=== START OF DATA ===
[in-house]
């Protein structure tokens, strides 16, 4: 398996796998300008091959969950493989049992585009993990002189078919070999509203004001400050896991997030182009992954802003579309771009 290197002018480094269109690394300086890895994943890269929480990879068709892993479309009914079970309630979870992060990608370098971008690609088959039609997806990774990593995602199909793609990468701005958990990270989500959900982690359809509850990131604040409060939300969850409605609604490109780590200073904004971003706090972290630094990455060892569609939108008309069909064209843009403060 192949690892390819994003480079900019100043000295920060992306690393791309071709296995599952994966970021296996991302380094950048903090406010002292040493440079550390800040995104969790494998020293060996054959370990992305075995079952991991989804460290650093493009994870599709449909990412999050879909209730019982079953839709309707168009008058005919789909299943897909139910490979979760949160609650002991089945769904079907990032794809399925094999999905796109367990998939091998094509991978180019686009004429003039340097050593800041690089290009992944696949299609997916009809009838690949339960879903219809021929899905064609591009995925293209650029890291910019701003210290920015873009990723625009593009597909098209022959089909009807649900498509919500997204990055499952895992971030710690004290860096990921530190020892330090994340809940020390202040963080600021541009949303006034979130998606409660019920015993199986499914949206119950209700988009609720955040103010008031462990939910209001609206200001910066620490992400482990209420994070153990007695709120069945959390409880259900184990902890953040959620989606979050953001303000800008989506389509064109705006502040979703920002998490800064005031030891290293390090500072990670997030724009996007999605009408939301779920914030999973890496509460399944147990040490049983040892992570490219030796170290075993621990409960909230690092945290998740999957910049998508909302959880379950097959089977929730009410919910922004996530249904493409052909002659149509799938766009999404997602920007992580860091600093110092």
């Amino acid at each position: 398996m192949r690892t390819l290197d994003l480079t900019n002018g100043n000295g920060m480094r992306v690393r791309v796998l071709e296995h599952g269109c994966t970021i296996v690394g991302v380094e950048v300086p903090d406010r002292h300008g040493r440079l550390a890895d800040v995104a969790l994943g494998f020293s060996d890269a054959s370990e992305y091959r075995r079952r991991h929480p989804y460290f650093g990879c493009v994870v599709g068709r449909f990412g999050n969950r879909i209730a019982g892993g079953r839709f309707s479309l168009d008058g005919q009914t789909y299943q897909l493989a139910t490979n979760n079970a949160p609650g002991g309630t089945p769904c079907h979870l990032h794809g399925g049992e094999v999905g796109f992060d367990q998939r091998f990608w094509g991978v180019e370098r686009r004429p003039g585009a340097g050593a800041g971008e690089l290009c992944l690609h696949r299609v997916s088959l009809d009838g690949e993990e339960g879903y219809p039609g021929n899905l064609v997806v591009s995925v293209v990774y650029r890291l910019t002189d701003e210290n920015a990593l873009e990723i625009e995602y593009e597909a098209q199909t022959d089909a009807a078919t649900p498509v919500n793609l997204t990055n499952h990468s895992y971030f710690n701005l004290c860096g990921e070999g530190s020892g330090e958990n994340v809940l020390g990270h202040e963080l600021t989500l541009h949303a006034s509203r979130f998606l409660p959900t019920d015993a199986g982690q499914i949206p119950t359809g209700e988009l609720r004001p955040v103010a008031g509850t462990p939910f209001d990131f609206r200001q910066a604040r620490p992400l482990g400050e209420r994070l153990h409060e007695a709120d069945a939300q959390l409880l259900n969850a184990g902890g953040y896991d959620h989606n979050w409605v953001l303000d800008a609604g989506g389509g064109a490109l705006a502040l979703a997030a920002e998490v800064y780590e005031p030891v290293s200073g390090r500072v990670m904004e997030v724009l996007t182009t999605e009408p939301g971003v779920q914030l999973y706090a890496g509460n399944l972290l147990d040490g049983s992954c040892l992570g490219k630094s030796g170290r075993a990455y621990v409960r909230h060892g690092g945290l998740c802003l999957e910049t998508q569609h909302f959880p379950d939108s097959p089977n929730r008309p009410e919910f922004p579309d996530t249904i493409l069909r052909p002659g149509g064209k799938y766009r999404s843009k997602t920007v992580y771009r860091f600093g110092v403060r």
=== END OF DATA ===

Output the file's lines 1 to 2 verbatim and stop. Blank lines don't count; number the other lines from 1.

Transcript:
[in-house]
């Protein structure tokens, strides 16, 4: 398996796998300008091959969950493989049992585009993990002189078919070999509203004001400050896991997030182009992954802003579309771009 290197002018480094269109690394300086890895994943890269929480990879068709892993479309009914079970309630979870992060990608370098971008690609088959039609997806990774990593995602199909793609990468701005958990990270989500959900982690359809509850990131604040409060939300969850409605609604490109780590200073904004971003706090972290630094990455060892569609939108008309069909064209843009403060 192949690892390819994003480079900019100043000295920060992306690393791309071709296995599952994966970021296996991302380094950048903090406010002292040493440079550390800040995104969790494998020293060996054959370990992305075995079952991991989804460290650093493009994870599709449909990412999050879909209730019982079953839709309707168009008058005919789909299943897909139910490979979760949160609650002991089945769904079907990032794809399925094999999905796109367990998939091998094509991978180019686009004429003039340097050593800041690089290009992944696949299609997916009809009838690949339960879903219809021929899905064609591009995925293209650029890291910019701003210290920015873009990723625009593009597909098209022959089909009807649900498509919500997204990055499952895992971030710690004290860096990921530190020892330090994340809940020390202040963080600021541009949303006034979130998606409660019920015993199986499914949206119950209700988009609720955040103010008031462990939910209001609206200001910066620490992400482990209420994070153990007695709120069945959390409880259900184990902890953040959620989606979050953001303000800008989506389509064109705006502040979703920002998490800064005031030891290293390090500072990670997030724009996007999605009408939301779920914030999973890496509460399944147990040490049983040892992570490219030796170290075993621990409960909230690092945290998740999957910049998508909302959880379950097959089977929730009410919910922004996530249904493409052909002659149509799938766009999404997602920007992580860091600093110092």